Purdue’s blistering March Madness offense beats you in so many ways

It has been nearly 40 years since the Purdue Boilermakers have made the Final Four. In 1980, with Lee Rose at the helm and a 6-seed attached to their name, the Boilermakers beat Duke 68-60 to move on to the biggest stage in the sport. It was the school’s second Final Four appearance (1969), and Purdue fell just short of a shot at the title with a loss to UCLA.

Now, head coach Matt Painter and crew are on the precipice of returning to the final weekend of college basketball with just the highly-efficient Virginia Cavaliers standing in their way. Purdue battled past Tennessee in one of — if not the — most exciting game of the NCAA tournament so far, getting 29 points from Carsen Edwards and 27 from Ryan Cline in an overtime win.

Everything that Purdue does well was on display against the Vols. Purdue only turned the ball over eight times, assisted 16-of-34 made baskets, and picked up five blocks and four steals against the tough and physical Tennessee squad. They shot 54 percent from the field and went a blistering 15-for-31 (48 percent) from three, led by Cline’s masterful 7-for-10 performance beyond the arc.

Edwards was only slightly less efficient, going 8-for-22 from the field (5-for-14 from three) and adding eight points from the free throw line (the only place Purdue really struggled as a team, going an atrocious 16-for-33). So far in the tournament, Edwards has posted games of 26, 42, and 29 points. Coupled with his 30-point performance in Purdue’s loss to Texas Tech in last year’s tournament, Edwards is in some elite company.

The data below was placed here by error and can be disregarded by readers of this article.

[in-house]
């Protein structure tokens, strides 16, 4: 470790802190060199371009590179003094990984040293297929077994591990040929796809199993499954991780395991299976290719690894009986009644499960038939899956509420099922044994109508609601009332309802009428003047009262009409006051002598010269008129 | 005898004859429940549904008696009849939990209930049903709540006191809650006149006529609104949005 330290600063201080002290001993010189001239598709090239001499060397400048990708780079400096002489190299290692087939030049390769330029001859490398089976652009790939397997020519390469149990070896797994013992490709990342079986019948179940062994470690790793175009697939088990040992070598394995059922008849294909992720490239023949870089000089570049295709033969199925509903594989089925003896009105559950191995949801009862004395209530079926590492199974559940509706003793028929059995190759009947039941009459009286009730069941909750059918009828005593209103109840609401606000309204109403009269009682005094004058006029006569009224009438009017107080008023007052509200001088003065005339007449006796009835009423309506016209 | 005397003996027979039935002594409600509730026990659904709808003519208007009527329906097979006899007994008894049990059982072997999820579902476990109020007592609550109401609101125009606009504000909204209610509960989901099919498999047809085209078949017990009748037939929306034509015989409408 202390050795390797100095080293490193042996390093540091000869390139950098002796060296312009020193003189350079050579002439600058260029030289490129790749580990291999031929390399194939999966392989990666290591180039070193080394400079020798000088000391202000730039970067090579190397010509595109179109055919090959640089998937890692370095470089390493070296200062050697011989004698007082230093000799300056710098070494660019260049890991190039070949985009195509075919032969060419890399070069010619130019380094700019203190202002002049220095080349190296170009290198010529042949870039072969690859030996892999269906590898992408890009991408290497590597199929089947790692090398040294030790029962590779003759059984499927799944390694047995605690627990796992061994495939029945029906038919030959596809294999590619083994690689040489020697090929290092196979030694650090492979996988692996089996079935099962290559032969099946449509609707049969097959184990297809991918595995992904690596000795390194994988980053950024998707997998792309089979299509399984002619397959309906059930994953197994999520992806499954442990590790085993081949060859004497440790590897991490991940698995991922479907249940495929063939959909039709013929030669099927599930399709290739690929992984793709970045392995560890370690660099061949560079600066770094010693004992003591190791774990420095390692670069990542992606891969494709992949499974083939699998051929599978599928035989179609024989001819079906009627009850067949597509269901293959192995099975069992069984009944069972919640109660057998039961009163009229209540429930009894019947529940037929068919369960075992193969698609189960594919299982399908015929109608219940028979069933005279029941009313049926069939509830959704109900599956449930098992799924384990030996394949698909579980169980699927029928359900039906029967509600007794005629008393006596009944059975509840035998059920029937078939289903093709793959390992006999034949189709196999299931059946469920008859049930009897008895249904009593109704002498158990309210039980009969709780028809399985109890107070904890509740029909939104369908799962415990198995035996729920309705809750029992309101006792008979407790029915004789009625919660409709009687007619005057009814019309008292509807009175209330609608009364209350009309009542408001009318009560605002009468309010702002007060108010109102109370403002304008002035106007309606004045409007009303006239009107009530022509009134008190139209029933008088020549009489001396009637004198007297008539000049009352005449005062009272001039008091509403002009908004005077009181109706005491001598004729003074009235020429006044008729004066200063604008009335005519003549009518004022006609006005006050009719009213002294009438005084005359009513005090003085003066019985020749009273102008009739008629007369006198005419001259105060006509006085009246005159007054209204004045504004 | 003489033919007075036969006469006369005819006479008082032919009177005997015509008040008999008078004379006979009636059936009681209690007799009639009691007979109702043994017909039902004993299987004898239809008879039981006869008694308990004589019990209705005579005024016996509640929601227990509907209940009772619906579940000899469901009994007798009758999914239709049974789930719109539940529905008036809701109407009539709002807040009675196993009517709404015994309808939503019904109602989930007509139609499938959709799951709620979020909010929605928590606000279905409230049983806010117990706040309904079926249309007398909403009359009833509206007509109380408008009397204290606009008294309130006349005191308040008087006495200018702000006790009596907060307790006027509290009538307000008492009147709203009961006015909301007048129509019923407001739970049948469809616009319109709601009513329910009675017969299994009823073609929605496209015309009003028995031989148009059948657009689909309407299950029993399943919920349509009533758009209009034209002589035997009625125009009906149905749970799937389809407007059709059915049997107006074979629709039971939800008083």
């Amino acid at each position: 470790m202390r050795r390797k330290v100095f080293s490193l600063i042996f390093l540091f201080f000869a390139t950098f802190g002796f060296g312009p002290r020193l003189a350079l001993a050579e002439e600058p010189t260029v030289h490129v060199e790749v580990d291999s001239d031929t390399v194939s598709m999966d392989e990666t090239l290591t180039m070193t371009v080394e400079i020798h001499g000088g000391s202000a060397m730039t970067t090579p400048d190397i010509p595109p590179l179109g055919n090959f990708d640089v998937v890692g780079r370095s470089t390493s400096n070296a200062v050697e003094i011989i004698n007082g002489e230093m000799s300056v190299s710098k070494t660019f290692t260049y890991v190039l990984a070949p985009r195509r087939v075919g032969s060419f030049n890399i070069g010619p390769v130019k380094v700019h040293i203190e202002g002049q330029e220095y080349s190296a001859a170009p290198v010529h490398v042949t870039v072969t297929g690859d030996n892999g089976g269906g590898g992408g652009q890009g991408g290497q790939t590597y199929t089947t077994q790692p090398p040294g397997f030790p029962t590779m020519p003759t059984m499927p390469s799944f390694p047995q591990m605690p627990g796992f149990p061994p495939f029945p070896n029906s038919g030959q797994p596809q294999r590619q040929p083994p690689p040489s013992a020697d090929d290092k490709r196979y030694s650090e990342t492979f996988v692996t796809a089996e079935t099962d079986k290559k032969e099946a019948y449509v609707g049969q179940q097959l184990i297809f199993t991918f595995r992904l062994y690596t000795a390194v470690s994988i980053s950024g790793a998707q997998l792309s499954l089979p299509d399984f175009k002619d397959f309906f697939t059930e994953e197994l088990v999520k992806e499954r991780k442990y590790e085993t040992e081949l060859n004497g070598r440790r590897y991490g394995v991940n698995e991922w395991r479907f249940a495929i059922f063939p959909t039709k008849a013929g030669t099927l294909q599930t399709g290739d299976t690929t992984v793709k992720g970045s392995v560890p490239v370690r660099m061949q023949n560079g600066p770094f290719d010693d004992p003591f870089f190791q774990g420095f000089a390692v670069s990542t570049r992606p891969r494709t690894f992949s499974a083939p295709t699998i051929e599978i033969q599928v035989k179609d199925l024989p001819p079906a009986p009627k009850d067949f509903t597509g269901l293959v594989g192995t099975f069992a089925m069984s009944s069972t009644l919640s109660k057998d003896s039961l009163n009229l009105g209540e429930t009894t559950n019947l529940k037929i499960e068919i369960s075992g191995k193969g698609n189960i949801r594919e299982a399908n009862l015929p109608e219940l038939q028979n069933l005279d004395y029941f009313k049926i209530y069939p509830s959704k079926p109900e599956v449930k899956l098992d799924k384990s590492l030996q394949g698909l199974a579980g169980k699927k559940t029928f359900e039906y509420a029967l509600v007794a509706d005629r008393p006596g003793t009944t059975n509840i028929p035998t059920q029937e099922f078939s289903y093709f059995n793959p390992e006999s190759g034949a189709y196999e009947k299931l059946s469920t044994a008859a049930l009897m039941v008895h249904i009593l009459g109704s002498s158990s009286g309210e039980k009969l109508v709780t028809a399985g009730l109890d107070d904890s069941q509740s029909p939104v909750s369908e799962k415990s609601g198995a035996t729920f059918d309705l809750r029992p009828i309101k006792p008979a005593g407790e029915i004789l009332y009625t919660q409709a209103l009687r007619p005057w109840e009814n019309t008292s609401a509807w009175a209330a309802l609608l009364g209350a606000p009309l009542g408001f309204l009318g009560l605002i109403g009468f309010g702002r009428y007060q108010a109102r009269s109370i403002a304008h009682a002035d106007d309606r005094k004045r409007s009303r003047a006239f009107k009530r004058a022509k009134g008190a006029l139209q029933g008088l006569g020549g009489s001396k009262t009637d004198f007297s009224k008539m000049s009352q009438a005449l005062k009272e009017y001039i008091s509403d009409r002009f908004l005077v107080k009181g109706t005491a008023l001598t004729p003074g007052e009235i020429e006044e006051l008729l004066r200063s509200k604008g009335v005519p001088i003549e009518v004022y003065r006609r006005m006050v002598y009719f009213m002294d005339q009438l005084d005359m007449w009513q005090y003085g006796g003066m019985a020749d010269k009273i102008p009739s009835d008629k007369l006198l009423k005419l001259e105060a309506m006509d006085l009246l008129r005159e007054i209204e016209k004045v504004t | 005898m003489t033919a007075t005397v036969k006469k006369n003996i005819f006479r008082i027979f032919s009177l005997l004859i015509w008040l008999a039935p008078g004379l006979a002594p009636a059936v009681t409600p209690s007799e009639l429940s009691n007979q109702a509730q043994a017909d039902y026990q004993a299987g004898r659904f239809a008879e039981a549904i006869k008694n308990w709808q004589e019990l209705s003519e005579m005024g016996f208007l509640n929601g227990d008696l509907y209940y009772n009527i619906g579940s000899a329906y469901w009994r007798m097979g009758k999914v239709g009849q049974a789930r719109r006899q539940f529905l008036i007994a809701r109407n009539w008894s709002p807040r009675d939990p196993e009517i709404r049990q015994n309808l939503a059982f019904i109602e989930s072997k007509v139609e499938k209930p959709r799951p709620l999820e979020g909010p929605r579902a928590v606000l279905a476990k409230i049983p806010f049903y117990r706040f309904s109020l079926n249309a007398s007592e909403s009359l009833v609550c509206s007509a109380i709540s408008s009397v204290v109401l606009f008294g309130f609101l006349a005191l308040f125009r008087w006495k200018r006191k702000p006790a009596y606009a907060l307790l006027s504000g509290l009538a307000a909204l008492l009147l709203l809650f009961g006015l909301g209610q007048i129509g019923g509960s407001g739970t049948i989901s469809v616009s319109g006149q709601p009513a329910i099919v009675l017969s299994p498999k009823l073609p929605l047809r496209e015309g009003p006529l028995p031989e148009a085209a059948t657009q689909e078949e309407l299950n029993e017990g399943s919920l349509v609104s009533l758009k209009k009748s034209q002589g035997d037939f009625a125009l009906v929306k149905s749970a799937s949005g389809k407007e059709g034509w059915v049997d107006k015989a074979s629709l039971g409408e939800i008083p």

Purdue currently ranks fifth in offense in Ken Pomeroy’s efficiency rankings, and they’re a squad that does a lot of things really well. As a team, they’re shooting 37% from three and take nearly 40 percent of their shots from downtown. If it’s not Edwards (35 percent) or Cline (42 percent) getting you from deep, it’s Grady Eifert (44 percent).

When they go inside, you better have a plan for the 7’3 Matt Haarms and the 6’9, 280 Trevion Williams. Haarms had 11 points against Tennessee, executing slips behind the Volunteer defense and providing an easy target for Edwards, Cline, and point guard Nojel Eastern. Painter likes to run a variety of sets, making the Boilermakers difficult to scout and prepare for. Haarms will pull his defender out to the top of the key, and although he wasn’t credited with but two assists against the Vols, his screens freed up Edwards for good looks from outside.

Edwards is notoriously a volume shooter, but when his looks don’t fall, Haarms and Williams are savvy offensive rebounds. The latter had four of the team’s 11 offensive boards against the likes of Admiral Schofield, Grant Williams, and Kyle Williams, and Purdue turned those into 10 second chance points in a tight game.

Against Virginia, which boasts the No. 3 defense and offense, Purdue will have to hit shots from outside to put the pressure on the Cavalier offense to match. If the shots aren’t falling, cleaning up the boards is a must. If the Boilermakers can get everything clicking against Virginia’s stingy defense (which just held Oregon to 49 points), Purdue can reach the pinnacle in college ball after nearly four decades of waiting.

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